Building Custom Dashboard Widgets in SQL Operations Studio

Visual Studio is dead. Long live Visual Studio!

Hey, did you see the new hotness? SQL Operations Studio just hit public preview, which means mere mortals like you and I can download and explore it. If I was thrilled when VS Code came along and freed me from the bloat of Visual Studio, I’m just as thrilled (if not more so) of the promise of what SQL Operations Studio can do to free me from SQL Server Management Studio (SSMS) and get me out of having to have a Visual Studio Shell to make it work. It’s not that I dislike SSMS, it’s just that it has become a little too big (Seriously? A nearly-gigabyte download, for that?) and slow for my tastes. I like fast, snappy apps and so far I’m liking SQL Operations Studio.

Since this is built on top of the Visual Studio Code shell, that means it inherits a lot of the goodness of what makes that program pretty great. Which is to say, it’s easy to customize. This is a good thing, because if you open the program and connect to a server, you’ll see this:

One word jumped out at me right away: dashboard. I like the out-of-the-box widgets that are featured in the application, but what if you want deeper insights? Since this is a preview, I can only assume more widgets will come with the finished product. But if you don’t want to wait, there’s no reason you can’t roll your own. So let’s do that!

When I think of SQL Server dashboards, I can’t help but think of wanting to see wait statistics for my servers. If we wanted to create a wait statistics widget, here’s what we need to do, in a nutshell:

  • Create a query that will drive the widget. In this case, we’re going to go with the best: Paul Randal’s Wait Stats query. We’ll use this to get our data.
  • Once we have the query results how we want, we’ll create an insight in SQL Operations Studio.
  • We’ll take the output of our insight and apply it to our user settings.

Let’s do it.

Show me what you got

If you haven’t already, you’ll want to download SQL Operations Studio. Once it’s installed, fire it up. Go ahead and connect to a SQL Server. Once you do, then use Control+N to create a new query (or use the mouse and click File -> New Query. Like an animal).

In the new query window, paste Paul’s query. Go ahead and execute it. Weep at your long wait times. I’ll be here when you’re done.

All better? Cool. Now, save your query. You’ll want to save this some place that won’t accidentally delete it (more on that in a moment). Next, you’ll want to click on the “View as chart” button. It can be small and hard to find, but it’s there, on the right side of your results screen. This will give you an idea of what your query will look like as a widget (click on the picture for a larger version).

You can also adjust the output here, too. You can change orientation, add a legend, or even turn it into a pie chart (if you want to make Johnathan Stewart cry).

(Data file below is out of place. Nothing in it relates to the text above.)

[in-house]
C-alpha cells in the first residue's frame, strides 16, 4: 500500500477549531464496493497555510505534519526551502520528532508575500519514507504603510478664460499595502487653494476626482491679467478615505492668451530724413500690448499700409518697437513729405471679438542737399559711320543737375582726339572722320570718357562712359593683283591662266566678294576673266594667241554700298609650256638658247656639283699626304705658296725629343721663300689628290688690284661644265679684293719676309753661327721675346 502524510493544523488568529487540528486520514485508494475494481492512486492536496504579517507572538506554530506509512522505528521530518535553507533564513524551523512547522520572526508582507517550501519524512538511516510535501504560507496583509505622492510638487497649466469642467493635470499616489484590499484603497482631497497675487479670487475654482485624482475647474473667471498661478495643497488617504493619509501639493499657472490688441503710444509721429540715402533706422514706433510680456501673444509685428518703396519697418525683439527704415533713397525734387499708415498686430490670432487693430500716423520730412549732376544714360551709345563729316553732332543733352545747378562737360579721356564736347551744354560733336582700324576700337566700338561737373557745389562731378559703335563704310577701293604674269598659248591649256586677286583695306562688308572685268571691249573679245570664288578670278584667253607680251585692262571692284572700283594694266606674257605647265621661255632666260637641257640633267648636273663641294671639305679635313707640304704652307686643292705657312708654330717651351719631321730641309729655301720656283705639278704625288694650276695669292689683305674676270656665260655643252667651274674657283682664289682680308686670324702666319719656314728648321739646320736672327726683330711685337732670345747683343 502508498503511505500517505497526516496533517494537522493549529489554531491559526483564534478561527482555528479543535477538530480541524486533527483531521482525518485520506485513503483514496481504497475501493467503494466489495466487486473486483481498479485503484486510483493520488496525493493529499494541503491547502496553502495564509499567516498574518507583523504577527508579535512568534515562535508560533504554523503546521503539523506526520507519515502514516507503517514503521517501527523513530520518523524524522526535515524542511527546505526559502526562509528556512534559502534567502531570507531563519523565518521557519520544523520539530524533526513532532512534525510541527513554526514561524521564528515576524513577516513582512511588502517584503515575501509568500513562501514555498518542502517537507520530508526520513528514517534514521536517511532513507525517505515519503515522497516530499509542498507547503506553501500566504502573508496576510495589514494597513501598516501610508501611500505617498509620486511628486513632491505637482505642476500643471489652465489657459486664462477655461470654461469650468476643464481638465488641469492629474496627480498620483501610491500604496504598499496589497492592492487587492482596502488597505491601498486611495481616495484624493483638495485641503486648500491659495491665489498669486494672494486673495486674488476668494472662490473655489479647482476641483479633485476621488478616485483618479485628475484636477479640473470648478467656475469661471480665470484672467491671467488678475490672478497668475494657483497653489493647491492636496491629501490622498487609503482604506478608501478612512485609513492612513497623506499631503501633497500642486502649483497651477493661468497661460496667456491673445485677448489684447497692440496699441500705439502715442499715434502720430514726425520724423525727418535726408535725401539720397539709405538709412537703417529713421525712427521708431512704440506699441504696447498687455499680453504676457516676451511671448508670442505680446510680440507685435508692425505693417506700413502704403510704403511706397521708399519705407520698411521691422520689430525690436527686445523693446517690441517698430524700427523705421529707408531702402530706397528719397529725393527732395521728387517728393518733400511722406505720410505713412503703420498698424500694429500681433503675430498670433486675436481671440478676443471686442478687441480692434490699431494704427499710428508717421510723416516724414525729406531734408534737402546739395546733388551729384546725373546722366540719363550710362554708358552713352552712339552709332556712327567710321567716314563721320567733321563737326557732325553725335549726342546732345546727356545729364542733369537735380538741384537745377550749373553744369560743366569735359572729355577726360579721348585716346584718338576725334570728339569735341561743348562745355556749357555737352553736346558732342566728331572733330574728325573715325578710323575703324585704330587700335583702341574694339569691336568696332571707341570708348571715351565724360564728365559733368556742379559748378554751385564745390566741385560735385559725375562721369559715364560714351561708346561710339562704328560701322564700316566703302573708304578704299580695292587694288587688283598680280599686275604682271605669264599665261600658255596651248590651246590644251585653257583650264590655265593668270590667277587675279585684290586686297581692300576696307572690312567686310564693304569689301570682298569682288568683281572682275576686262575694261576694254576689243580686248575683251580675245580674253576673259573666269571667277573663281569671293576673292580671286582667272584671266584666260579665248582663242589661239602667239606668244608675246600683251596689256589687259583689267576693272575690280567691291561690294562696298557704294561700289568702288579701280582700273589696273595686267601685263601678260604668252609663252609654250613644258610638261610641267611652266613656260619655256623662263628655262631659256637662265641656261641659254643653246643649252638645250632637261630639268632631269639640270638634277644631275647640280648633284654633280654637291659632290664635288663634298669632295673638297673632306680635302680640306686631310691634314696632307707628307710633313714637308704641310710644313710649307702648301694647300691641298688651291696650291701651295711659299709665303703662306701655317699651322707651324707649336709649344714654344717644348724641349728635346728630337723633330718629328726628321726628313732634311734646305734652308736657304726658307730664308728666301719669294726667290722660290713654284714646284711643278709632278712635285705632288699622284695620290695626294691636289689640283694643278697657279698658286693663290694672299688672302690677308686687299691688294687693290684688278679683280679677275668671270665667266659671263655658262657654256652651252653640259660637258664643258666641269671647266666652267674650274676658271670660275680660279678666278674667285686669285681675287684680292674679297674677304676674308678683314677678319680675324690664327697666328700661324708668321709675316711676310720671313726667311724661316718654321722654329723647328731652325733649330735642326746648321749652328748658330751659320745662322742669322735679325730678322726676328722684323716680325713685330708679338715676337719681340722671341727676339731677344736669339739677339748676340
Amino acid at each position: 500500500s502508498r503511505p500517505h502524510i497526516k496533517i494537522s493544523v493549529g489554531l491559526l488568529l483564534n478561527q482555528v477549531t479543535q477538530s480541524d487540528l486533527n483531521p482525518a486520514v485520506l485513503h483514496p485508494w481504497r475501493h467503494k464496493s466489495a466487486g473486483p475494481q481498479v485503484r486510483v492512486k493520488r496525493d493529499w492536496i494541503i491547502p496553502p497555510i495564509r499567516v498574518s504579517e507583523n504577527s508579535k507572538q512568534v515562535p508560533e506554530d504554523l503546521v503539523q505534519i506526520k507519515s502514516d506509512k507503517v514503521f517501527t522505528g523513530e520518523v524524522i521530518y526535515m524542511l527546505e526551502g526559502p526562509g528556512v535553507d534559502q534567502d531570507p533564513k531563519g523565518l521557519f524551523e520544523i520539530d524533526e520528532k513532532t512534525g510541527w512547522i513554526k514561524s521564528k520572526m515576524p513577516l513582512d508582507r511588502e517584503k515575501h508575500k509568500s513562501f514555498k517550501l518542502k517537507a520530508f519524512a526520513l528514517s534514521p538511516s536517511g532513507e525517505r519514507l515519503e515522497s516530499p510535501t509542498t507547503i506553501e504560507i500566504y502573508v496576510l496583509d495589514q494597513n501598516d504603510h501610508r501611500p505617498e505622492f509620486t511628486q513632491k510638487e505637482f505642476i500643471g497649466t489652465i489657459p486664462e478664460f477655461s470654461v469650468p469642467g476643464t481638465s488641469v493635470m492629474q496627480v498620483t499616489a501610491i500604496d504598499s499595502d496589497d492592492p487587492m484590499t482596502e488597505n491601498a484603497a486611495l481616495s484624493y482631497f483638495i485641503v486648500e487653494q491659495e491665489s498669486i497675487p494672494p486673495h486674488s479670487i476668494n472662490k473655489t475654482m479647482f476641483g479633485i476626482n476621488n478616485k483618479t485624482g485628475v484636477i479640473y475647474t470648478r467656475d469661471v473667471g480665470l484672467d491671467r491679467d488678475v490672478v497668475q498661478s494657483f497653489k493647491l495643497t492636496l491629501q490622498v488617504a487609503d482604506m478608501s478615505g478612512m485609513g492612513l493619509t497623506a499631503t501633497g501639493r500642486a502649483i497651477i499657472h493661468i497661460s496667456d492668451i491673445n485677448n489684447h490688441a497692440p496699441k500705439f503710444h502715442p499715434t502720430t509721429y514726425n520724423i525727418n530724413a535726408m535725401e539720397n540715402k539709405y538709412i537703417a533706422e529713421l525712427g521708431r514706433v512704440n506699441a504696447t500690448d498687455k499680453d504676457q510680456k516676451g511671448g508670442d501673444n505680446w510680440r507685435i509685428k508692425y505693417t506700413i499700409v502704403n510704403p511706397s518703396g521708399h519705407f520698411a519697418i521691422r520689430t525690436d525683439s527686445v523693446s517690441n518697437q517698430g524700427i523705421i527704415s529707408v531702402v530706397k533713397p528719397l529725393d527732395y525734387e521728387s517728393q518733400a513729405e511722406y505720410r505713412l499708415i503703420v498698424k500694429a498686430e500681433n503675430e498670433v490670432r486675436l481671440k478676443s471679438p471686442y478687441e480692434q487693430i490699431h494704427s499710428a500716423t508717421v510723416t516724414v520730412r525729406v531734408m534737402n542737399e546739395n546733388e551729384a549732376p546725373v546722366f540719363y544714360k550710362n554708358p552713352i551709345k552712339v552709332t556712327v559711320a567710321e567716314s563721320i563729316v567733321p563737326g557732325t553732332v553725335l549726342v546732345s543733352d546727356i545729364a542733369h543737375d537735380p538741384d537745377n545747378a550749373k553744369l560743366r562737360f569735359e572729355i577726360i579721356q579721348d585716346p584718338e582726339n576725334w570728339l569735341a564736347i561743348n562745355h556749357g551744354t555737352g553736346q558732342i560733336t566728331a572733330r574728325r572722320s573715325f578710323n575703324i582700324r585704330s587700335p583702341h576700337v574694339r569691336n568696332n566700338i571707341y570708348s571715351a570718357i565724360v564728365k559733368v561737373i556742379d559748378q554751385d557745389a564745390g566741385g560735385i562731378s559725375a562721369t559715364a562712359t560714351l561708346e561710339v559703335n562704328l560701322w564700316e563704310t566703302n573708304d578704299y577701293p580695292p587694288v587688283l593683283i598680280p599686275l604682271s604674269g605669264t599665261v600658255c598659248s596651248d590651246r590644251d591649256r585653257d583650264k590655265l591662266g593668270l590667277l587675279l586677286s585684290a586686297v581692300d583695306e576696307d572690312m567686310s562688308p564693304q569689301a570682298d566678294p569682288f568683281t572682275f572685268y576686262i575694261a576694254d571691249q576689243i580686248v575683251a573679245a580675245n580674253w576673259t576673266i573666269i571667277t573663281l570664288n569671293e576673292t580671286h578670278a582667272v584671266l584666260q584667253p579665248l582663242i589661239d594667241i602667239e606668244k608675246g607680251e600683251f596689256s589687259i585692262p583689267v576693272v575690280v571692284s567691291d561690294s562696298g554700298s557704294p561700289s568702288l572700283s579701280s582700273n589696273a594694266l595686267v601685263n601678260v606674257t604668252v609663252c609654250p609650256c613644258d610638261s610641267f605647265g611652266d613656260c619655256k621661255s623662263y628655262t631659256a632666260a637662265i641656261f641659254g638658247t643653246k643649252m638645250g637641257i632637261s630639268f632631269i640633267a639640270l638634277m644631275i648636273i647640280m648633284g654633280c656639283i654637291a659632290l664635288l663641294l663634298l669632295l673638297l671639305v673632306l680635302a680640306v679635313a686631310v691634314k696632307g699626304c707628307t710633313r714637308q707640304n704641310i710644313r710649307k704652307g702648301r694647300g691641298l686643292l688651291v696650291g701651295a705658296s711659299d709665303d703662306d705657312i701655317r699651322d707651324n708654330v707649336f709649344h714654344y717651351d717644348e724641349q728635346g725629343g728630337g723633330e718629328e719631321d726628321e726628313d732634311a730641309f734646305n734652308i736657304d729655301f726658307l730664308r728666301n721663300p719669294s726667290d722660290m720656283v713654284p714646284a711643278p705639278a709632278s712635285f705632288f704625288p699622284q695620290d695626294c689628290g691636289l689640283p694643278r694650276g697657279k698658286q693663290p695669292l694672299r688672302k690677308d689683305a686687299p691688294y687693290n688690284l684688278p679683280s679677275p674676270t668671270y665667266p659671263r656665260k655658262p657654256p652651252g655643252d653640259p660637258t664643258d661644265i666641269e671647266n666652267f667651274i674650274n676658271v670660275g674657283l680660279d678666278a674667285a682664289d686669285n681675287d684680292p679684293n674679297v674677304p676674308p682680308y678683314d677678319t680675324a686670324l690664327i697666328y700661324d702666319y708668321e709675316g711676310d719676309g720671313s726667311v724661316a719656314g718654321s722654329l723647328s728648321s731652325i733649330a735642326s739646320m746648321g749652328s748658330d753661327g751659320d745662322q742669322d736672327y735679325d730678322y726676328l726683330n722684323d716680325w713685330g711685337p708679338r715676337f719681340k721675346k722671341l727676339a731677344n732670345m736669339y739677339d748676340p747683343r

When you’re satisfied, we now need to get your chart’s insight code. To do that, click on the “create insight” button at the top of the chart. You’ll get some code that looks like this:

Before we go on, now’s your chance to name your widget. In my code above, I highlighted some of the changes I made. Also notice that this widget has a path to the query file we created; if this file doesn’t exist (or you can’t read from the path it exists on), it’ll stop working. Just a heads-up.

I named it something meaningful (but hey, do you), and I changed the vertical and horizontal size of the widget to be a little easier to read. Once you’re done, it’s time to add your widget to the dashboard.

Just like VS Code, each user has a settings.json file that stores values that either compliments or overrides application settings. To add the widget to your dashboard, we need to put the insight code into your settings file. To do that in SQL Opeartions Studio, hit Control+Comma (,) to open the settings panel. You’ll get a split screen:

You can’t edit the program settings on the left directly. Instead, you can copy and paste settings you want to modify in your settings.json file and then tweak what you want. Which is how we’re going to add our widget.

At the top of the screen in the “Search Settings” bar, type in dashboard. The window on the left should change to reflect matches in the default settings window (the left side). We’re looking for the section that says: “Customizes the server dashboard page.” You’ll want to copy and paste that entire section into your file on the right (obeying proper JSON notation as you do).

Here’s what my settings file looks like, after adding in the widget code:

Notice that I not only copied over the dashboard settings, but I added my code as part of the JSON file (and added a comma). I highlighted my changes to make it a little easier to read.

Once this is done, save your user settings file. Now, the next time you open a server, you should see your wait statistics chart, like so:

Pretty cool, huh?

Use your imagination

Of course, this is just a quick and dirty example. But think of all the possibilities this kind of customization can add to your daily life! If you can write a query for it, you can make it part of your server dashboards. I’m really excited to see what new functionality and customization get added to the product in future releases.

I can’t say I’m totally on board yet and moving away from SSMS, but this shows incredible promise. What do you think? Give it a download if you haven’t, and feel free to share your best customizations so far.

5 thoughts on “Building Custom Dashboard Widgets in SQL Operations Studio

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